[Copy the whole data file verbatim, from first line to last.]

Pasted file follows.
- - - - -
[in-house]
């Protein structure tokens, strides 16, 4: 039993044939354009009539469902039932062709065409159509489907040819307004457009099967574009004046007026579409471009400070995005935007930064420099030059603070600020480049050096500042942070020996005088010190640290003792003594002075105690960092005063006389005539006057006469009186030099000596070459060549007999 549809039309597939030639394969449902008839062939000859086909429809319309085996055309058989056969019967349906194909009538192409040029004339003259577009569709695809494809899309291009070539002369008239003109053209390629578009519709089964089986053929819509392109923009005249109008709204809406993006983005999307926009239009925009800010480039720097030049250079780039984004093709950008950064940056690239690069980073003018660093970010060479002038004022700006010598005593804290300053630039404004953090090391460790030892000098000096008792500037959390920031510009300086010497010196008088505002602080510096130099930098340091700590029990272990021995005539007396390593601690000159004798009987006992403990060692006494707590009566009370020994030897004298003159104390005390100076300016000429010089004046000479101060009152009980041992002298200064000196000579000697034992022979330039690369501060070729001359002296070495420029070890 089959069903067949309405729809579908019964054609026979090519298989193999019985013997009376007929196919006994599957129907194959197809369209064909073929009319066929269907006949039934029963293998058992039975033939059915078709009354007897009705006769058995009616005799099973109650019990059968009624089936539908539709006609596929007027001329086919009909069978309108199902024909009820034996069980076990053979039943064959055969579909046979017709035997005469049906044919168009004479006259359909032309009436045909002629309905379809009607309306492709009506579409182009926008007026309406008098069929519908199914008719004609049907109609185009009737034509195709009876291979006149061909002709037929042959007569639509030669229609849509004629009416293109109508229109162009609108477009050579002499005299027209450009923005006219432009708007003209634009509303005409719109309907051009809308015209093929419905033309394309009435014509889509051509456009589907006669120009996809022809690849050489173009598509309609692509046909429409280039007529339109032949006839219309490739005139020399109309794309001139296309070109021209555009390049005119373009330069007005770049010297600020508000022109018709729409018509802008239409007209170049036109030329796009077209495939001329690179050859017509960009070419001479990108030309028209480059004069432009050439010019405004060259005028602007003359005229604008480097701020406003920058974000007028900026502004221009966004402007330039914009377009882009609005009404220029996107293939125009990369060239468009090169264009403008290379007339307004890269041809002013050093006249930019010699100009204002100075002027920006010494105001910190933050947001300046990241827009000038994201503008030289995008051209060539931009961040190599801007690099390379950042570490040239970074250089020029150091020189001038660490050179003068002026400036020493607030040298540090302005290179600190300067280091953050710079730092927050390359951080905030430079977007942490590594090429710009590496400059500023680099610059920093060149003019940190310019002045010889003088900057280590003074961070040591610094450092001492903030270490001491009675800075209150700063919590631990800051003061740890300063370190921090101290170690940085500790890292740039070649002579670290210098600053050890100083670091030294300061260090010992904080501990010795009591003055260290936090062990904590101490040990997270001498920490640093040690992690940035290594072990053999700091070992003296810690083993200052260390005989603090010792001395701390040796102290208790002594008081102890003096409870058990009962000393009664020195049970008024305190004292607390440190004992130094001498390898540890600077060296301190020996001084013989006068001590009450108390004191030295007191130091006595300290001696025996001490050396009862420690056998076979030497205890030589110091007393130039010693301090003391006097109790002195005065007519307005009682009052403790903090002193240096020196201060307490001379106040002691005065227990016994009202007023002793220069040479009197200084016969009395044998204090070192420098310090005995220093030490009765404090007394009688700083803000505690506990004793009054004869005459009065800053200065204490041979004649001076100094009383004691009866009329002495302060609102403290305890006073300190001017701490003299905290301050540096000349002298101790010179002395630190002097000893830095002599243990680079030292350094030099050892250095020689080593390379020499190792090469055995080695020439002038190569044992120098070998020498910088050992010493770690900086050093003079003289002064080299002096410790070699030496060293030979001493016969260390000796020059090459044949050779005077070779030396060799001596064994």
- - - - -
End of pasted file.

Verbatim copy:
[in-house]
């Protein structure tokens, strides 16, 4: 039993044939354009009539469902039932062709065409159509489907040819307004457009099967574009004046007026579409471009400070995005935007930064420099030059603070600020480049050096500042942070020996005088010190640290003792003594002075105690960092005063006389005539006057006469009186030099000596070459060549007999 549809039309597939030639394969449902008839062939000859086909429809319309085996055309058989056969019967349906194909009538192409040029004339003259577009569709695809494809899309291009070539002369008239003109053209390629578009519709089964089986053929819509392109923009005249109008709204809406993006983005999307926009239009925009800010480039720097030049250079780039984004093709950008950064940056690239690069980073003018660093970010060479002038004022700006010598005593804290300053630039404004953090090391460790030892000098000096008792500037959390920031510009300086010497010196008088505002602080510096130099930098340091700590029990272990021995005539007396390593601690000159004798009987006992403990060692006494707590009566009370020994030897004298003159104390005390100076300016000429010089004046000479101060009152009980041992002298200064000196000579000697034992022979330039690369501060070729001359002296070495420029070890 089959069903067949309405729809579908019964054609026979090519298989193999019985013997009376007929196919006994599957129907194959197809369209064909073929009319066929269907006949039934029963293998058992039975033939059915078709009354007897009705006769058995009616005799099973109650019990059968009624089936539908539709006609596929007027001329086919009909069978309108199902024909009820034996069980076990053979039943064959055969579909046979017709035997005469049906044919168009004479006259359909032309009436045909002629309905379809009607309306492709009506579409182009926008007026309406008098069929519908199914008719004609049907109609185009009737034509195709009876291979006149061909002709037929042959007569639509030669229609849509004629009416293109109508229109162009609108477009050579002499005299027209450009923005006219432009708007003209634009509303005409719109309907051009809308015209093929419905033309394309009435014509889509051509456009589907006669120009996809022809690849050489173009598509309609692509046909429409280039007529339109032949006839219309490739005139020399109309794309001139296309070109021209555009390049005119373009330069007005770049010297600020508000022109018709729409018509802008239409007209170049036109030329796009077209495939001329690179050859017509960009070419001479990108030309028209480059004069432009050439010019405004060259005028602007003359005229604008480097701020406003920058974000007028900026502004221009966004402007330039914009377009882009609005009404220029996107293939125009990369060239468009090169264009403008290379007339307004890269041809002013050093006249930019010699100009204002100075002027920006010494105001910190933050947001300046990241827009000038994201503008030289995008051209060539931009961040190599801007690099390379950042570490040239970074250089020029150091020189001038660490050179003068002026400036020493607030040298540090302005290179600190300067280091953050710079730092927050390359951080905030430079977007942490590594090429710009590496400059500023680099610059920093060149003019940190310019002045010889003088900057280590003074961070040591610094450092001492903030270490001491009675800075209150700063919590631990800051003061740890300063370190921090101290170690940085500790890292740039070649002579670290210098600053050890100083670091030294300061260090010992904080501990010795009591003055260290936090062990904590101490040990997270001498920490640093040690992690940035290594072990053999700091070992003296810690083993200052260390005989603090010792001395701390040796102290208790002594008081102890003096409870058990009962000393009664020195049970008024305190004292607390440190004992130094001498390898540890600077060296301190020996001084013989006068001590009450108390004191030295007191130091006595300290001696025996001490050396009862420690056998076979030497205890030589110091007393130039010693301090003391006097109790002195005065007519307005009682009052403790903090002193240096020196201060307490001379106040002691005065227990016994009202007023002793220069040479009197200084016969009395044998204090070192420098310090005995220093030490009765404090007394009688700083803000505690506990004793009054004869005459009065800053200065204490041979004649001076100094009383004691009866009329002495302060609102403290305890006073300190001017701490003299905290301050540096000349002298101790010179002395630190002097000893830095002599243990680079030292350094030099050892250095020689080593390379020499190792090469055995080695020439002038190569044992120098070998020498910088050992010493770690900086050093003079003289002064080299002096410790070699030496060293030979001493016969260390000796020059090459044949050779005077070779030396060799001596064994």